A new bailout agreement between Greece, the IMF, and the EU (read: Germany), has been announced.
According to WSJ, it would entail Greece receiving over $100 billion, in exchange for a series of strict austerity measures that would see the country getting its deficit-to-GDP under 3% by the year 2014. This would be accomplished by a series of spending cuts and tax hikes.
We’re having trouble seeing how this is significantly different than other bailout announcements (there have been several).
Greece still needs to convince the public that this can work, which already seems dicey since labour leaders are already furious.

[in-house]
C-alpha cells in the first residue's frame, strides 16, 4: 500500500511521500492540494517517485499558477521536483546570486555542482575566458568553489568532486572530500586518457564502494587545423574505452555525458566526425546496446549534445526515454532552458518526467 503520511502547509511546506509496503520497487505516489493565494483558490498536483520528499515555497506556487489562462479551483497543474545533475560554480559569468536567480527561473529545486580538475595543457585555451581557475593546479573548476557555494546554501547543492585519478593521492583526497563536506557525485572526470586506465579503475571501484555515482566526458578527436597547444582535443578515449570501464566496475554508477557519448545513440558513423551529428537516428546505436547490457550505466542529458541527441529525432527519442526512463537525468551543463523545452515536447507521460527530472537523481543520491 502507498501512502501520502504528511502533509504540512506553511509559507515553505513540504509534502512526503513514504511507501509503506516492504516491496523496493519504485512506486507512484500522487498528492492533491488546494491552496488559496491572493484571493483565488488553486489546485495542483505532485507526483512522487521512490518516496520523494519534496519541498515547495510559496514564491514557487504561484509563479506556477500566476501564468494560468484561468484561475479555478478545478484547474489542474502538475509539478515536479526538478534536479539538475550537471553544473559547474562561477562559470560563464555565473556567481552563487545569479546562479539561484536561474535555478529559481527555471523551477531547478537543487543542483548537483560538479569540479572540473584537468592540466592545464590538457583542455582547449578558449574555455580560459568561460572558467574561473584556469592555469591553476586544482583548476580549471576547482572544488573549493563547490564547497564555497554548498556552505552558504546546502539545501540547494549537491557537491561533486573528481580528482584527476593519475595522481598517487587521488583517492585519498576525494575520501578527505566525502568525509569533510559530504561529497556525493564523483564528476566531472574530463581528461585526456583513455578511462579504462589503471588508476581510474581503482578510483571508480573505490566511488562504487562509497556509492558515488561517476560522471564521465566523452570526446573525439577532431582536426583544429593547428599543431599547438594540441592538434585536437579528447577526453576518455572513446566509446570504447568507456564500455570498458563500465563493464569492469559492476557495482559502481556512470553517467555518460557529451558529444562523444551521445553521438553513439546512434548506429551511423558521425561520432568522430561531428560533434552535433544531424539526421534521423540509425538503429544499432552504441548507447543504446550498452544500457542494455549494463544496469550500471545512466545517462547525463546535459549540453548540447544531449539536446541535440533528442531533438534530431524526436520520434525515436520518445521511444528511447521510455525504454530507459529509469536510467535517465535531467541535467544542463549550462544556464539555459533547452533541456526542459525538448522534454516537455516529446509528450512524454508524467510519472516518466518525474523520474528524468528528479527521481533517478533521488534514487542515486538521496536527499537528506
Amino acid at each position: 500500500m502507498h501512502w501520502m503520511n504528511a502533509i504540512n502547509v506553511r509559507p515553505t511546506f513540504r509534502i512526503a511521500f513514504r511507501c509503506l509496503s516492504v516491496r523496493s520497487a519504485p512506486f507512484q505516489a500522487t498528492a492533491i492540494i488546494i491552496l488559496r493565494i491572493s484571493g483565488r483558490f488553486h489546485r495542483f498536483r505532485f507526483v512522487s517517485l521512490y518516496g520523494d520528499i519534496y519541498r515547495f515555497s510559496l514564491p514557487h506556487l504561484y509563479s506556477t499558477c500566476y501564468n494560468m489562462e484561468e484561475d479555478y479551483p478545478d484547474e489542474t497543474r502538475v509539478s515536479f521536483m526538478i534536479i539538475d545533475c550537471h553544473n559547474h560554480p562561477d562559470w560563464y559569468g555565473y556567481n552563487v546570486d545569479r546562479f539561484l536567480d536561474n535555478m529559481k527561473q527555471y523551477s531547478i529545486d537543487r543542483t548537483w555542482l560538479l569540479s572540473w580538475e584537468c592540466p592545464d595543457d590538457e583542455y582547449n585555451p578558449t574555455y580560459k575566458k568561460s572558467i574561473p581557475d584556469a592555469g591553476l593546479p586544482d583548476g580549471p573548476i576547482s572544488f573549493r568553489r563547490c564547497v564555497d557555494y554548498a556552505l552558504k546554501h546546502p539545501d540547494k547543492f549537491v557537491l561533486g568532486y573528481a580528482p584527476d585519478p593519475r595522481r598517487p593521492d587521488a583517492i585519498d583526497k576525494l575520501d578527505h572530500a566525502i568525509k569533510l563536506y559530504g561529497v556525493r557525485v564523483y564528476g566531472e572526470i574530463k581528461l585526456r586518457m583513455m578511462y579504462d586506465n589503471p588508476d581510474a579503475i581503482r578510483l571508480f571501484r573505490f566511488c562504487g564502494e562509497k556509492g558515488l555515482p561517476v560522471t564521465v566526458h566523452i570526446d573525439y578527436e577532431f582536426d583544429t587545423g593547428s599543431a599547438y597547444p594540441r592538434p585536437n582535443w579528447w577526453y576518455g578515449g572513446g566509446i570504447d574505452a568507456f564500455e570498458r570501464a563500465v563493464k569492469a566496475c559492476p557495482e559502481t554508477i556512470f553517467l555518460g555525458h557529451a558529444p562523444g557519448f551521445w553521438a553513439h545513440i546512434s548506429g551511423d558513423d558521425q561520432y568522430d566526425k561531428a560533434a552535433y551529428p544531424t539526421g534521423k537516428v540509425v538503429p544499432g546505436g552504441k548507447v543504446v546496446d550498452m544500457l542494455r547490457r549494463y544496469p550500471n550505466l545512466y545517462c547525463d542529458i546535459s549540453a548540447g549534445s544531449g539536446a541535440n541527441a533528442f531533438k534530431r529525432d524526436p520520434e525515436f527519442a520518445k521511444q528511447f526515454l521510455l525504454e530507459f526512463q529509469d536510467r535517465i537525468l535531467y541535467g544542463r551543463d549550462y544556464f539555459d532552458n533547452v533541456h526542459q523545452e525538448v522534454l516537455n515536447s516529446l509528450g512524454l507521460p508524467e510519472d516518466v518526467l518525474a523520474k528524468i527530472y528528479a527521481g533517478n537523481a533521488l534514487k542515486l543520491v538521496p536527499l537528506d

And Merkel is out talking to the likes of uber-populist newspaper BILD — which frequently runs anti-Greece cover stories — trying to conviince Germans that the money going to Greece comes with harsh conditions, and that it represents a big warning to the likes of Portugal and Spain.
On Friday there was hope that a solution would be cobbled together, and there has been one, but we’ll know in a few hours whether this is the type of deal that looks so much more solid than past failed efforts such that it will actually convince the market it’s the real deal
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